Global investment in sustainable funds plummeted more than 40 per cent in the second quarter amid investors’ concerns over persistent inflation, rising interest rates and recession fears, according to funds researcher Morningstar.
The net new investments in sustainability-themed funds reached US$18 billion globally in the second quarter, compared with US$31 billion in the first quarter of 2023.
This was, however, better than the performance of the overall global fund universe, which saw net outflow of US$37 billion, versus inflow of US$77 billion in the previous quarter.
“Market volatility and global macroeconomic pressures, including persistent inflation, climbing interest rates and fears of recession, contributed to this retreat,” according to Morningstar.
Hong Kong was also affected by sustainable fund outflows, witnessing the fourth largest decrease in Asia after Japan, India and Singapore at US$22 million, but significantly less than the US$117 million seen in the first quarter. Japan was the worst affected, with outflows nearly doubling to US$1.9 billion from US$961 million in the previous quarter.
Short-term outflows in Hong Kong-domiciled sustainable funds are likely to be driven by investor sentiment and performance of the local market, according to Bryan Cheung, associate director of manager research at Morningstar.
“This is understandable when Chinese equities have significantly underperformed on the back of its disappointing economic recovery and continued weakness in the property sector,” said Cheung.
The Hang Seng Index was the world’s fourth worst-performing equity benchmark in the second quarter, slumping 7.3 per cent.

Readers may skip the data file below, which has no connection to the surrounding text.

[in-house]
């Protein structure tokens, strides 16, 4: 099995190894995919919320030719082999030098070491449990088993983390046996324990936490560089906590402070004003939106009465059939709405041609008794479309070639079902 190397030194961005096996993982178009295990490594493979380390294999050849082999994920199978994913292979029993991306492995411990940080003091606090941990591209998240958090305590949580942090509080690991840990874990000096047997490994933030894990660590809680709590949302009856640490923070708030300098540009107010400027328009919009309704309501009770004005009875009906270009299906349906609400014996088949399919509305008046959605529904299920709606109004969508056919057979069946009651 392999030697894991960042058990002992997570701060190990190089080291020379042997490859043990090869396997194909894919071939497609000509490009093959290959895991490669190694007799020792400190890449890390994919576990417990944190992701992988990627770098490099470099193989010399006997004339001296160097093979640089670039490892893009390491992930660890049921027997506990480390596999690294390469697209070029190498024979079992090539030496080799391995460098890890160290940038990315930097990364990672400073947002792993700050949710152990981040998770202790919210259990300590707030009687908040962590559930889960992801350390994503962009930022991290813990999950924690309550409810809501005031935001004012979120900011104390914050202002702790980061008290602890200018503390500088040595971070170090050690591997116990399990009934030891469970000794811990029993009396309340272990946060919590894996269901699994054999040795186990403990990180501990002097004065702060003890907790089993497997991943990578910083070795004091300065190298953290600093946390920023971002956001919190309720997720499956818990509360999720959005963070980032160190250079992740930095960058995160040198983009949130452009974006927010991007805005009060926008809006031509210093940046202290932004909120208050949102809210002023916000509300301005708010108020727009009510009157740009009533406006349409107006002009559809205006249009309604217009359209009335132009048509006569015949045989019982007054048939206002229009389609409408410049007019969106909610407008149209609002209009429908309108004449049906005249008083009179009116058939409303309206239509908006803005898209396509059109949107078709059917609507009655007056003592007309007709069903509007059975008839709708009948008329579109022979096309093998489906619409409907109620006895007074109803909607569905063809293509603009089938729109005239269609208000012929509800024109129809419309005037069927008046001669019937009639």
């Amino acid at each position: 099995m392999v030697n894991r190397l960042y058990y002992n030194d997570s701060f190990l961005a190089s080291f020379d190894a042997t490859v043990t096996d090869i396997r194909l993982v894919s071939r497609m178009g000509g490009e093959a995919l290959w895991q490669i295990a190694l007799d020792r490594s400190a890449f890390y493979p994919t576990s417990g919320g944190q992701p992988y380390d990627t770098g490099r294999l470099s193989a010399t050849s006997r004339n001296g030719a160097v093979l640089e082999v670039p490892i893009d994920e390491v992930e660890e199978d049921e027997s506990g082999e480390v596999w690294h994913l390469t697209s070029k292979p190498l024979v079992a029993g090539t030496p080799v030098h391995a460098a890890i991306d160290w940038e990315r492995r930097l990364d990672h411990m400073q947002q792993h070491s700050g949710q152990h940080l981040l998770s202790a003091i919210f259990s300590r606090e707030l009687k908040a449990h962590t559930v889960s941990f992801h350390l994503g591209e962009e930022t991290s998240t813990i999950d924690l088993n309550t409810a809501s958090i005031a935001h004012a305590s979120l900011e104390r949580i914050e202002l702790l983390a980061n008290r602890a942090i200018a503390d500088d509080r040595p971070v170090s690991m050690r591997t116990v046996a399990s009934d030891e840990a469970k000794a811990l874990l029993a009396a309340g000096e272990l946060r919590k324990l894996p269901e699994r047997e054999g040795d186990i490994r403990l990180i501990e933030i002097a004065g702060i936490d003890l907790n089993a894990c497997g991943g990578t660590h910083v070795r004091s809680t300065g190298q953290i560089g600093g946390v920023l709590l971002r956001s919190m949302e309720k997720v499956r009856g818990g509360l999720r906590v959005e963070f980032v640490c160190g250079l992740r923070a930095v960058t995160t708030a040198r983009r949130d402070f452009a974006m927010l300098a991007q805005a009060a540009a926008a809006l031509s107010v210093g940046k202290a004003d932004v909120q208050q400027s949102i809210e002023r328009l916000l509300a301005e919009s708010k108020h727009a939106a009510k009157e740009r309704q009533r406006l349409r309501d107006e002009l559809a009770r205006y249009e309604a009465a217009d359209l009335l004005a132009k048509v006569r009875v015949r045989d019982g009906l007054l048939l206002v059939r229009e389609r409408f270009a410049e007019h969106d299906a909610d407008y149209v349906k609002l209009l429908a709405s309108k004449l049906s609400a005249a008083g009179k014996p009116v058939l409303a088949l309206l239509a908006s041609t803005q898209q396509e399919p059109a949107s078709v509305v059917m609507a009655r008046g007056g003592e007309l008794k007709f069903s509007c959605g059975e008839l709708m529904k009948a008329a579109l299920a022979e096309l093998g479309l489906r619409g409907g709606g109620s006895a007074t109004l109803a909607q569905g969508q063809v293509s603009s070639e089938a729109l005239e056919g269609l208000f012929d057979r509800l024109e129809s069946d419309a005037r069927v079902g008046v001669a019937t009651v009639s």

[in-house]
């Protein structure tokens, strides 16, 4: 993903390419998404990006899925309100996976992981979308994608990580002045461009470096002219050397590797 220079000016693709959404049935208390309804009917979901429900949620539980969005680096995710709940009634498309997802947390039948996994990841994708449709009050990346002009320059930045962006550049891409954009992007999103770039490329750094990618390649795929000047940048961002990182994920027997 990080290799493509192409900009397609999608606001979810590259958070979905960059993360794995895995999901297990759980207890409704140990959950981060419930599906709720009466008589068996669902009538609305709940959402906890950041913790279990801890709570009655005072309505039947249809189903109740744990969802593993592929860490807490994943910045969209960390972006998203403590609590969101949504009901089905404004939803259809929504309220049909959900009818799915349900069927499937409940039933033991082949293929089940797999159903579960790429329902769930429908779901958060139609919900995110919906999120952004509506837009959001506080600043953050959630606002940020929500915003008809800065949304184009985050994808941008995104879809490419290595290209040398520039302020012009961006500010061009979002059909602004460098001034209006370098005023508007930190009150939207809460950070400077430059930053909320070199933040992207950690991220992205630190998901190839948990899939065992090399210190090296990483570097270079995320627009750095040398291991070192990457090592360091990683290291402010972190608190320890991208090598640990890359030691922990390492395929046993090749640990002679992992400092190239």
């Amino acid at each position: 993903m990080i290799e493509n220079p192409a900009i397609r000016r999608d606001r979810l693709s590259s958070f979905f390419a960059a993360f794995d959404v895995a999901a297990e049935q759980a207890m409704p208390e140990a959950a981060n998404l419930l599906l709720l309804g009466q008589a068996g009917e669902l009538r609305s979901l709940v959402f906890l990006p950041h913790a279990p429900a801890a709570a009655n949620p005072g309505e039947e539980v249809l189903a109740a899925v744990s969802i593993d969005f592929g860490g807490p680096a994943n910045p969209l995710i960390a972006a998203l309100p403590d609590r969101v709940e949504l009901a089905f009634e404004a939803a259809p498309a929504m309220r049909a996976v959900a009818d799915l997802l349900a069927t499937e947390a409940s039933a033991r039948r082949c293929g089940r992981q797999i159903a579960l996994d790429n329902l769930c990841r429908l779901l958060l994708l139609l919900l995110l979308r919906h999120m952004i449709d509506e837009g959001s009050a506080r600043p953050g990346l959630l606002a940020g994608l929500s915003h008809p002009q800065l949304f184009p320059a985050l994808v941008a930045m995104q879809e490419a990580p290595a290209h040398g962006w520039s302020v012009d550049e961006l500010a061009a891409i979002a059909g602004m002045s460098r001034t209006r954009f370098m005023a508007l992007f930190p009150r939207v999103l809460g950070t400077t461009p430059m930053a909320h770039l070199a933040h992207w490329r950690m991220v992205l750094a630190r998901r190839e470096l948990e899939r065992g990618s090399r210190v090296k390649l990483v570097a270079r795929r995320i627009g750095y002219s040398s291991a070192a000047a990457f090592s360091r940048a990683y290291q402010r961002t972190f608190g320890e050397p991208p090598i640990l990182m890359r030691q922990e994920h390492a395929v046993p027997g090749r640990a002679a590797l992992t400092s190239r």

Despite the sustainable fund segment losing traction, 11 new funds were launched in mainland China in the second quarter, accounting for almost 70 per cent of new launches in the region during the period.
Asia ex-Japan, Europe and Canada were the only three regions that attracted new money into sustainable funds in the June quarter.
The overall reduced inflow is “a result of the continuously challenging macro backdrop”, said Hortense Bioy, Morningstar’s global director of sustainability research. Climate is still the most popular sustainability theme among new product launches, both in Europe and the US, she added.
Europe continues to dominate the sustainable fund landscape, with 84 per cent of global sustainable assets. The inflow of funds into Europe slowed by more than 40 per cent quarter on quarter in the June quarter to US$20 billion.
A significant drop in new fund launches in Europe also led to a slowdown of the global sustainable fund sector. A total of 106 sustainable funds were launched in the past quarter, continuing a downtrend since the last quarter of 2021, when nearly 350 funds were launched.
Sustainable fund assets, on the other hand, recovered steadily, inching back towards the historic high of US$3 trillion seen at the end of 2021.
Sustainable funding will keep expanding, with the current annual funding tripling by 2050, according to Standard Chartered’s estimates. But there remain risks that could dampen interest, including resistance against environmental, social and governance (ESG) regulation, uncertainty around ESG data and ratings, and uncertainty around ESG fund managers’ ability to outperform broader benchmarks, the bank said.
In April, Hong Kong Exchanges and Clearing proposed new climate-related disclosures that will become mandatory in 2024. But the business sector expressed concerns that some quantitative disclosures would be quite challenging, especially scope 3 emissions, those that pertain to a company’s entire supply chain.
Source : SCMP